He certainly sparked my interest, as I am currently training for the Madison Marathon and am always eager to try anything that’s safe and will boost my energy levels.
So, I went to Health Hut and bought a bag this week. Now ... what to do with it?
I went to the Internet and discovered numerous ways you can eat these organic gems, including raw right out of your hand. They have a nut-like flavor and can be put into foods as seeds or ground.
Not into endurance racing? No worries: You can also eat the seeds as a dietary supplement, as Chia is touted for its ability to curb your appetite, and the nutritional value is great.
I’m excited to give it a try this weekend before my 18-mile run. I’ll let you know if it helped me to keep up with my 22-year-old son!
For some, science can be a bit hard to swallow.
Luckily, the new Science Cafés at the Milwaukee Public Market are taking some of the fear out of the daunting subject by hosting modern scientific discussions in an informal atmosphere.
The free community series is sponsored by the Community Engagement Key Function of the Clinical and Translational Science Institute of Southeast Wisconsin, which is populated by local health care powerhouses the Medical College of Wisconsin, Marquette University, Milwaukee School of Engineering, UW-Milwaukee, the BloodCenter of Wisconsin, Children’s Hospital of Wisconsin, Froedtert Hospital and the Clement J. Zablocki V.A. Medical Center.
Intrigued? Check the program for yourself on Monday, April 23, when Dr. Ken Schellhase, associate professor of family and community medicine and the associate director of the Center for Healthy Communities and Research, will lead a discussion on the uber-popular topic of health screenings. Or, on Tuesday, June 19, you’ll find a discussion on positive psychology led by Dr. Lisa Edwards, associate professor in Marquette University’s School of Education. Edwards will introduce participants to the positive psychology construct, in which mental health researchers study the health benefits of assets such as gratitude, forgiveness and hope, and how those assets may translate into disease management.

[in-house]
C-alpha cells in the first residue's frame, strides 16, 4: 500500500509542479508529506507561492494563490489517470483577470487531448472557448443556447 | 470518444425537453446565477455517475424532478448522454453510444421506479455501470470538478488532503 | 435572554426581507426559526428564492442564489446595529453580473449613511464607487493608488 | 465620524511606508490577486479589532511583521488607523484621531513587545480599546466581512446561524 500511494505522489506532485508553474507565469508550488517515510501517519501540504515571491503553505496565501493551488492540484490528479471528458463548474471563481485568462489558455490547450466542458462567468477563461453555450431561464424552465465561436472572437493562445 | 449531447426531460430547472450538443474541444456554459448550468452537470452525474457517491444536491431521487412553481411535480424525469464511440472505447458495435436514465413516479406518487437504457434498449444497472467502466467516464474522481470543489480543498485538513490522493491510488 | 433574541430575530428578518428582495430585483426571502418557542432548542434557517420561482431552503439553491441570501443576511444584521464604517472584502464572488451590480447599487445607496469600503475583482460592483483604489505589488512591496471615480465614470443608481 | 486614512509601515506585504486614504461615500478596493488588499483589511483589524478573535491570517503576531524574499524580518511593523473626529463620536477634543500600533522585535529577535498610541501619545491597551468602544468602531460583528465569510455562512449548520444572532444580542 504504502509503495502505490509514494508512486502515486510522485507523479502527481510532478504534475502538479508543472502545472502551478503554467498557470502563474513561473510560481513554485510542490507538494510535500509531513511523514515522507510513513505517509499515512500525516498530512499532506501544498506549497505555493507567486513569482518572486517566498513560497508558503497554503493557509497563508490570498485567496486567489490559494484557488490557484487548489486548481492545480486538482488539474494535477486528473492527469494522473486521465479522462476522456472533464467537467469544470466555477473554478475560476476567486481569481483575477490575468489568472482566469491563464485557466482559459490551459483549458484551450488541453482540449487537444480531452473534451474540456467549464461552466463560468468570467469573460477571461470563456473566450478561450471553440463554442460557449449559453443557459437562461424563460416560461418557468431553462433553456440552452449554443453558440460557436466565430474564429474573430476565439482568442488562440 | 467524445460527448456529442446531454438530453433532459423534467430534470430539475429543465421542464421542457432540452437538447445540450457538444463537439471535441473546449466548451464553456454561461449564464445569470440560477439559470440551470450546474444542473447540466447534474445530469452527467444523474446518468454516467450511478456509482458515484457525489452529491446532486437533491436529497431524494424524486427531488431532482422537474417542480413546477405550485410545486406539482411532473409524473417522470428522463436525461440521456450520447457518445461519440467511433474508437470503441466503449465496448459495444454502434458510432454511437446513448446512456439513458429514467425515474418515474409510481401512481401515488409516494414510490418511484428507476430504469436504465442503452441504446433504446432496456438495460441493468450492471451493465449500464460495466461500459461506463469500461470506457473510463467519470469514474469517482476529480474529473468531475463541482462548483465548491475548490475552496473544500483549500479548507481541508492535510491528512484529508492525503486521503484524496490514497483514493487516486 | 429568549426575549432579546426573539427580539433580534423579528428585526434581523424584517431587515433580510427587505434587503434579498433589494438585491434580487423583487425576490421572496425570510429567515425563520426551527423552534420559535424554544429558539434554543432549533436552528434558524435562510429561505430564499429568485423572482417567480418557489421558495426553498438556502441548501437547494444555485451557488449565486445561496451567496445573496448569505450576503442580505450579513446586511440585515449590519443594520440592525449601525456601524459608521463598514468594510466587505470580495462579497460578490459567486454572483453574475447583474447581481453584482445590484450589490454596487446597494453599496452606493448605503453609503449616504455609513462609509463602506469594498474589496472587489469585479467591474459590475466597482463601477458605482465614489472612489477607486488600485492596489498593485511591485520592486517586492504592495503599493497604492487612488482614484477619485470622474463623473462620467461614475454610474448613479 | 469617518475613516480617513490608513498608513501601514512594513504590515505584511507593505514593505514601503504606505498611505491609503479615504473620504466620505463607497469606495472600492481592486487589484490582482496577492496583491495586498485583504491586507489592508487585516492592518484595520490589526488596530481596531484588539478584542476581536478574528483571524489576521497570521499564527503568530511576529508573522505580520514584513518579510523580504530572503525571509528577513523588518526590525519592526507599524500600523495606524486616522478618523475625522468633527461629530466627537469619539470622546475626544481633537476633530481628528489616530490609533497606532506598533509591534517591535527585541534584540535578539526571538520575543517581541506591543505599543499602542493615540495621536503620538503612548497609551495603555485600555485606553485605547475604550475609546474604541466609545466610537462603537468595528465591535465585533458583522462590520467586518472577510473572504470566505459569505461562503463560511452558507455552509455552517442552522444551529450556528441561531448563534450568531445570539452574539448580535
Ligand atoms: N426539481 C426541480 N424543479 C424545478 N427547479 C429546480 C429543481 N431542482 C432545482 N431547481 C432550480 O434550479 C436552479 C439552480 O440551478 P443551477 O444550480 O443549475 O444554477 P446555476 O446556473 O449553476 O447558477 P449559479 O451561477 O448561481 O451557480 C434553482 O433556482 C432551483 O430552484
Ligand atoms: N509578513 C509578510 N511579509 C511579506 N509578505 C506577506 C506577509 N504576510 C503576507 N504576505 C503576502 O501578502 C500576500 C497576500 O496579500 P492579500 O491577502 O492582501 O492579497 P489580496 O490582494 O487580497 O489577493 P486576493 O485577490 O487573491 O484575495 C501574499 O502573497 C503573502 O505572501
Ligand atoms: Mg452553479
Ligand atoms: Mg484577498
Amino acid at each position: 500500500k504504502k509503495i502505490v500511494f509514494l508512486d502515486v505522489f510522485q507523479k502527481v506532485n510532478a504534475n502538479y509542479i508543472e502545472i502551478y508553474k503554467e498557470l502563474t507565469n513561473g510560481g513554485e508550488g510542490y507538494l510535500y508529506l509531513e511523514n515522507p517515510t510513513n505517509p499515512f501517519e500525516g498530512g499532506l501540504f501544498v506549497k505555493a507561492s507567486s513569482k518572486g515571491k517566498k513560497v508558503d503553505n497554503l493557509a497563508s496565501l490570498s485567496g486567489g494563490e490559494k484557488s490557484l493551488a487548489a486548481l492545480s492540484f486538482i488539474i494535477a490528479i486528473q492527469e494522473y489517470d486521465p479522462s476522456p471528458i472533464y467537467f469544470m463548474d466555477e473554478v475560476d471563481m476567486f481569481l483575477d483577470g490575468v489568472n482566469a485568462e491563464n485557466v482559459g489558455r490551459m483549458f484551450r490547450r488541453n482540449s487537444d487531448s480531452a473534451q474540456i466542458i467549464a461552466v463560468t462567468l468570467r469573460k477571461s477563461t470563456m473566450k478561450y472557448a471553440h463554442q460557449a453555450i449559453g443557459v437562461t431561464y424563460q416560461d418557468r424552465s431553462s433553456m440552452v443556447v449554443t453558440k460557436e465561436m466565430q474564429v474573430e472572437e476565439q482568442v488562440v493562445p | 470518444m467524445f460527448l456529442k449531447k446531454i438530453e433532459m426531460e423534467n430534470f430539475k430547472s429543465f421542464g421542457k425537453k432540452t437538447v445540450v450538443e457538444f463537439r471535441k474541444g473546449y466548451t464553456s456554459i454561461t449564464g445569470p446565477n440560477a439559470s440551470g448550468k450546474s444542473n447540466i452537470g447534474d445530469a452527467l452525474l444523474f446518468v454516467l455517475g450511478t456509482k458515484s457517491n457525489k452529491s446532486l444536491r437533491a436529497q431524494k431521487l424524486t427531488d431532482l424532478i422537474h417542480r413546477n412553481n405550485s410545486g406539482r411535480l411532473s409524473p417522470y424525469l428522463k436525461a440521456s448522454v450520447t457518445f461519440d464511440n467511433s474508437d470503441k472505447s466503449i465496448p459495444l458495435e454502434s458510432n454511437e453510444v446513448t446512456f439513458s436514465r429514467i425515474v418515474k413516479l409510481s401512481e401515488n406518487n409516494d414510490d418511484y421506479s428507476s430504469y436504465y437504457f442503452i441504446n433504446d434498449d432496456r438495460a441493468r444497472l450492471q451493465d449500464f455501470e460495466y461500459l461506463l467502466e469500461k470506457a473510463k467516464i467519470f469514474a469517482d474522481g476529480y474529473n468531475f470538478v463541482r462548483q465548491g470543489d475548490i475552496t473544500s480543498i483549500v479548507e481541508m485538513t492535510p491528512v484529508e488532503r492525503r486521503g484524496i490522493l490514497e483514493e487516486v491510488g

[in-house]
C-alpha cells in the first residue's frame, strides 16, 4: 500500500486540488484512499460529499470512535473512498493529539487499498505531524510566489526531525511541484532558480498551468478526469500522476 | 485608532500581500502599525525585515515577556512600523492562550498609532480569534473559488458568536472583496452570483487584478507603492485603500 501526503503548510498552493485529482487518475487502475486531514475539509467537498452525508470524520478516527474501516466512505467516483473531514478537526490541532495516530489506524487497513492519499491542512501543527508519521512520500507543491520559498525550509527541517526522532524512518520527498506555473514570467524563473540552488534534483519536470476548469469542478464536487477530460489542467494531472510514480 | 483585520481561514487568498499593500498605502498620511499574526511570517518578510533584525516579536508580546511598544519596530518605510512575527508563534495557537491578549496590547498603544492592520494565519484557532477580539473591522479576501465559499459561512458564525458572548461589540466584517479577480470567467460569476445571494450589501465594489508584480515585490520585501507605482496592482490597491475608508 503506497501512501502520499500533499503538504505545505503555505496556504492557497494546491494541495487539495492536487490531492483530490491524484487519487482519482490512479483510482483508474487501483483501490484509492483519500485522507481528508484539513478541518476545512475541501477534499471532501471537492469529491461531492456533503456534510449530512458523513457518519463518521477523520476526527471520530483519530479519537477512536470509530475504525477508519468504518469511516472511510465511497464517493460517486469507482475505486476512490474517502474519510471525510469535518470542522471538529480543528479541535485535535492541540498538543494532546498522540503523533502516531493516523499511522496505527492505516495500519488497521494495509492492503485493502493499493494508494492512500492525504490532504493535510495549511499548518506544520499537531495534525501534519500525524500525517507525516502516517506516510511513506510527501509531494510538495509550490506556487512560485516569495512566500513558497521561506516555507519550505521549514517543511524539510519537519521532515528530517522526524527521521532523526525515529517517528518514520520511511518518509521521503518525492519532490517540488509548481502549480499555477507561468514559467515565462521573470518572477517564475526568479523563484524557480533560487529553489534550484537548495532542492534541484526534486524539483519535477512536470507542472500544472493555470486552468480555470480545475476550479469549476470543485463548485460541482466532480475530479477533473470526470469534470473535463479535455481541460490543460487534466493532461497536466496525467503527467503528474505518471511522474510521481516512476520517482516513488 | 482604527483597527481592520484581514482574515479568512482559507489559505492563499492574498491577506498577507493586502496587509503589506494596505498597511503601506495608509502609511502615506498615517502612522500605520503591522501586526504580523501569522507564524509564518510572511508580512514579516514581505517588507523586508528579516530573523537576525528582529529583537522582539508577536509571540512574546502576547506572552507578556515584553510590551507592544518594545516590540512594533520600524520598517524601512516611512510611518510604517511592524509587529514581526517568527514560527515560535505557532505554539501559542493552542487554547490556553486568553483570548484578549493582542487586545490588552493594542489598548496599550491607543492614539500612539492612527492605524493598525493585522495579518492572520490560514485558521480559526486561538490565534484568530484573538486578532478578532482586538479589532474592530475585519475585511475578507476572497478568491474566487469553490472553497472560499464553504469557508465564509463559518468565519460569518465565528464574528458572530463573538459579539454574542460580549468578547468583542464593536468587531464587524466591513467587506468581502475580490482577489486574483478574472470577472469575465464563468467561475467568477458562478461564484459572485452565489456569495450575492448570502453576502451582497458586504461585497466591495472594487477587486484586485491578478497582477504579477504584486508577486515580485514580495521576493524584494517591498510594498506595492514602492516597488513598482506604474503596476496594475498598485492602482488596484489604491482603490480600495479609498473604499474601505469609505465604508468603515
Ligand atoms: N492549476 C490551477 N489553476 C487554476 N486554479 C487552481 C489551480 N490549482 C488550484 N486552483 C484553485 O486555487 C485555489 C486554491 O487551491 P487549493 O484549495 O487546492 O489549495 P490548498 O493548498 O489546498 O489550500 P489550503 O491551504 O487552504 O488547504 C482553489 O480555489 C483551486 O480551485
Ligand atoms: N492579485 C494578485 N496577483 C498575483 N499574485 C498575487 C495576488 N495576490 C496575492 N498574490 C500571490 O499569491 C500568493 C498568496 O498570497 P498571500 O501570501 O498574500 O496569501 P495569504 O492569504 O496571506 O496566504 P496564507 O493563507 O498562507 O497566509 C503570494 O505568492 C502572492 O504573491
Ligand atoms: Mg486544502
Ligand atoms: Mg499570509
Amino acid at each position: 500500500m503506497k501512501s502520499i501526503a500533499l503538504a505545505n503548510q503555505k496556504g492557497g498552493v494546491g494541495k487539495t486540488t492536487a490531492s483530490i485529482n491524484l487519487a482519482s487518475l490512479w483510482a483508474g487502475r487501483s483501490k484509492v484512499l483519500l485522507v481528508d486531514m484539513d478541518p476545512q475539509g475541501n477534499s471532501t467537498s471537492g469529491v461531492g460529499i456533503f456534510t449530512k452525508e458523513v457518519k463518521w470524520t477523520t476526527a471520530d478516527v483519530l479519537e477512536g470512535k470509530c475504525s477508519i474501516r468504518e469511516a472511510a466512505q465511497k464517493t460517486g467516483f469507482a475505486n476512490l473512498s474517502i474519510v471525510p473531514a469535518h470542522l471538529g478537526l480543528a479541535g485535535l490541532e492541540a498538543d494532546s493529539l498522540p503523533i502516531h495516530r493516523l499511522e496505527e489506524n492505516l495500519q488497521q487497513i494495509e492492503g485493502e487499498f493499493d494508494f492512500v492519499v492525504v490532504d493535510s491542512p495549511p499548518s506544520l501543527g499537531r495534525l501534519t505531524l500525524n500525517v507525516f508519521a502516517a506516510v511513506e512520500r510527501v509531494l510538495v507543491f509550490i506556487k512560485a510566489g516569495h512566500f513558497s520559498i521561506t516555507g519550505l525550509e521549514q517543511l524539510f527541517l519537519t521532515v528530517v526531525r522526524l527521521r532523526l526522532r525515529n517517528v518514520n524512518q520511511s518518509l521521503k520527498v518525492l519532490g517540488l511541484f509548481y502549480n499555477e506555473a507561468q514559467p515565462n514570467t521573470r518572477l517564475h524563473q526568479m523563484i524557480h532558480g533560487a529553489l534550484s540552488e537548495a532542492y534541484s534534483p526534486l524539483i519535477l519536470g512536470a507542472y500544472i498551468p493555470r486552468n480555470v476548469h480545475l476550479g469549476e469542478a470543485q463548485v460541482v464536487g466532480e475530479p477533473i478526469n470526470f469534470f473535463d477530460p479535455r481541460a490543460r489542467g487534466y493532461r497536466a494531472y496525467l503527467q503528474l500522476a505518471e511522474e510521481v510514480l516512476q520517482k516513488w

Left to Right: Emily Moore, Amy Siewert,
Jake Siewert and Lauren Kumbier after
crossing the finish line at the Get Lucky Half Marathon.
I’m currently training for the Madison Marathon with my son, Jake; his girlfriend, Lauren; and their friend, Emily. We are calling it our Celebration Race. The three of them are graduating from UW-Madison in May, and I recently finished chemo and multiple surgeries from my second round of breast cancer. Crossing the finish line will be sweet; training to reach the start line has been a challenge.
I needed a new pair of running shoes when I started this endeavour, and my friend Hans talked me into trying a pair of minimalist running shoes. A recent trend for avid runners, the shoes are virtually sans arch support following the theory that we have conditioned our feet over the years to rely on artificial support, rather than strengthening the muscles we were given.
No arch support? The prospect seemed scary, especially for me, who has run every mile for the past seven years using custom orthodics in my running shoes.
I went to Revolution Natural Running and Walking Center in Wauwatosa where they put me on a treadmill and had me run in my regular running shoes, and then run barefoot. They videotaped the experience so I could see my running patterns. I was surprised at the difference. I was heel striking in my shoes and mid striking barefoot.